An early warning of a “tsunami” of mental health problems during a second wave of coronavirus infections was sounded at a meeting this week.
The partnership board of the Bedfordshire, Luton and Milton Keynes (BLMK) integrated care system brings together councils, hospitals, and community carers for regular updates on health matters.
Dorothy Griffiths, who chairs the Central & North West London Trust (CNWL), told Wednesday’s virtual meeting that an inpatient mental health unit with 38 acute beds in Milton Keynes is under a lot of pressure.
She said: “The Campbell Centre is running very hot at the moment, and quite a lot of the people are people we haven’t seen before. So there really is increased pressure coming into the mental health system.
“We’re quite concerned about it. It’s not just at the Campbell Centre, it’s across mental health services generally.”
CNWL provides community and mental health services in Milton Keynes and she added that a lot of people who have been coping “have been tipped over the edge by what’s happened in the last few months.
“One worries about another tranche being tipped over by what is about to come.”
The Campbell Centre on the hospital site is predominately for working-age adults who require a hospital admission when suffering from a mental health problem. But the meeting also heard of similar issues in children’s mental health.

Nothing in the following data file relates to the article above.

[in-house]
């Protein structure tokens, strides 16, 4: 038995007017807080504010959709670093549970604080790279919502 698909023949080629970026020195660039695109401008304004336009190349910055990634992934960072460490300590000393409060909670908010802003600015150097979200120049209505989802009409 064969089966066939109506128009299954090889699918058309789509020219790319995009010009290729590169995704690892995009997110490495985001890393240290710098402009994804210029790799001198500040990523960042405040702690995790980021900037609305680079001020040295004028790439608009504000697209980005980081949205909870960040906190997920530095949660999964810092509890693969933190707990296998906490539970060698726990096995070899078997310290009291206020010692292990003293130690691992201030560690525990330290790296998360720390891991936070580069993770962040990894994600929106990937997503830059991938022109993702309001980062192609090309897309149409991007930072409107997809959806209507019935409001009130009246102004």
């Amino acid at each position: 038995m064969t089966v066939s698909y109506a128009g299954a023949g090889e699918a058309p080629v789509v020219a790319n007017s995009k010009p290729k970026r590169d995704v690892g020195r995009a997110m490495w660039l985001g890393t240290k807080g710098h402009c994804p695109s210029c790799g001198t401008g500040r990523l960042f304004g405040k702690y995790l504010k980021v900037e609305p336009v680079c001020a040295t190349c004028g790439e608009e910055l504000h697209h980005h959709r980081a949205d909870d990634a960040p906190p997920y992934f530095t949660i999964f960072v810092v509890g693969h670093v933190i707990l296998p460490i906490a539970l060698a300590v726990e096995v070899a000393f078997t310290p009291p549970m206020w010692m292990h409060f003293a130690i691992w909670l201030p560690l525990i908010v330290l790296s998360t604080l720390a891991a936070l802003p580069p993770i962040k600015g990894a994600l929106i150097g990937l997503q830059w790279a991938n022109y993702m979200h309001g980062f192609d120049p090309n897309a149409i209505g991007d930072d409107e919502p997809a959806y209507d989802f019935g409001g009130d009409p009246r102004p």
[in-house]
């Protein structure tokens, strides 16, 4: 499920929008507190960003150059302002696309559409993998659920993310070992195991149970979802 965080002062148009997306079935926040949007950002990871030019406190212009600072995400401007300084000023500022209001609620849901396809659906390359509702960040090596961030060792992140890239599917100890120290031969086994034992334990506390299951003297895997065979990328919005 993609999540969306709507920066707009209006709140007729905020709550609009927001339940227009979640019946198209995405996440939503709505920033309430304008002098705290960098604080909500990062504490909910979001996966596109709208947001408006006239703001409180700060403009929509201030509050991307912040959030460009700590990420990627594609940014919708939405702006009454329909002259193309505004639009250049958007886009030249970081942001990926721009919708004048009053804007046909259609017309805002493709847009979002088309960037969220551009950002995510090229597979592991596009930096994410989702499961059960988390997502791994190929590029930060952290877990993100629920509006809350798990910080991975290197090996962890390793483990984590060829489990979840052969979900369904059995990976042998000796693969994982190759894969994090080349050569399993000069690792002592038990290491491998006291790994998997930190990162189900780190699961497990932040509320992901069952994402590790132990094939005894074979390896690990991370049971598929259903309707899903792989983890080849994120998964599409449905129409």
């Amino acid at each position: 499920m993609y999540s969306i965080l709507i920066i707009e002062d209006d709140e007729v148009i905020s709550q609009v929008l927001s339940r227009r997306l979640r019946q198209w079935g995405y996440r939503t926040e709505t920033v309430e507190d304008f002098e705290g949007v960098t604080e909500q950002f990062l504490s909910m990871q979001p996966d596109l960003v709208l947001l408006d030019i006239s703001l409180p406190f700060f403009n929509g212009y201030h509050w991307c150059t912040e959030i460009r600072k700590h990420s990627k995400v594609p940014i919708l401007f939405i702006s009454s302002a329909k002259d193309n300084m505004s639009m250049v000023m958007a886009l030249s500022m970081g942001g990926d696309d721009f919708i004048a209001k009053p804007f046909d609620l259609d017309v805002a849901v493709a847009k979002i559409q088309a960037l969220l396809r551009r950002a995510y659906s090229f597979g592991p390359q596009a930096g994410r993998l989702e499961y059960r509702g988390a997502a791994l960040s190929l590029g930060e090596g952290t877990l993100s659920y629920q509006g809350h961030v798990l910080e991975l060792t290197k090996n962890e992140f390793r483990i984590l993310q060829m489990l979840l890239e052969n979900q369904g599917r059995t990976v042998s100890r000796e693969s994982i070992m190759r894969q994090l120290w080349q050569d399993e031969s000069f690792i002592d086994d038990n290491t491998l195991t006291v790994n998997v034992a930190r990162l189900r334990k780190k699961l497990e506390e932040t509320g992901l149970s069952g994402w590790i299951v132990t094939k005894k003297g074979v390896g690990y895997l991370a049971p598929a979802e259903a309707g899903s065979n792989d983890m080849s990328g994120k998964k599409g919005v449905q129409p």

Dr Rima Makarem chairs the BLMK ICS.
She said: “It’s very clear that the best way to deal with mental health is through a holistic service, not just mental health providers.
“It’s primary care, it’s all the services in the local authorities, it’s the voluntary sector.
“Given the tsunami of mental health that’s coming through, I think this is going to be increasingly one of our focuses.”
Ross Graves, also of CNWL, said at the moment services are “broadly coping” and the situation is being carefully watched.
“I think there is a feeling that we are running hot,” he said.
Milton Keynes GP Dr Tayo Kufeji, of the NHS clinical commissioning group (CCG) in the city said issues he was seeing in primary care were becoming “more complex.”
“People struggling to get back to work, deal with furlough, covid issues in their families,” he said.
The CNWL's Milton Keynes Talking Therapies Service offers a range of evidence-based talking therapies delivered by trained NHS professionals.
It is a free, confidential, NHS service providing psychological treatment for depression and anxiety disorders.
"If you think you might be anxious or depressed, then you can refer yourself by giving us a call, sending us an email, or using our online self referral form," Milton Keynes Talking Therapies says on their website. "Or if you prefer, you can ask your GP, or any health professional, about the service and they can refer you to us. If English is not your first language we will provide interpreters, including British Sign Language interpreters for all your appointments."
> If anyone reading this is having mental health difficulties, they can contact NHS111 or find out more about Milton Keynes Talking Therapies here.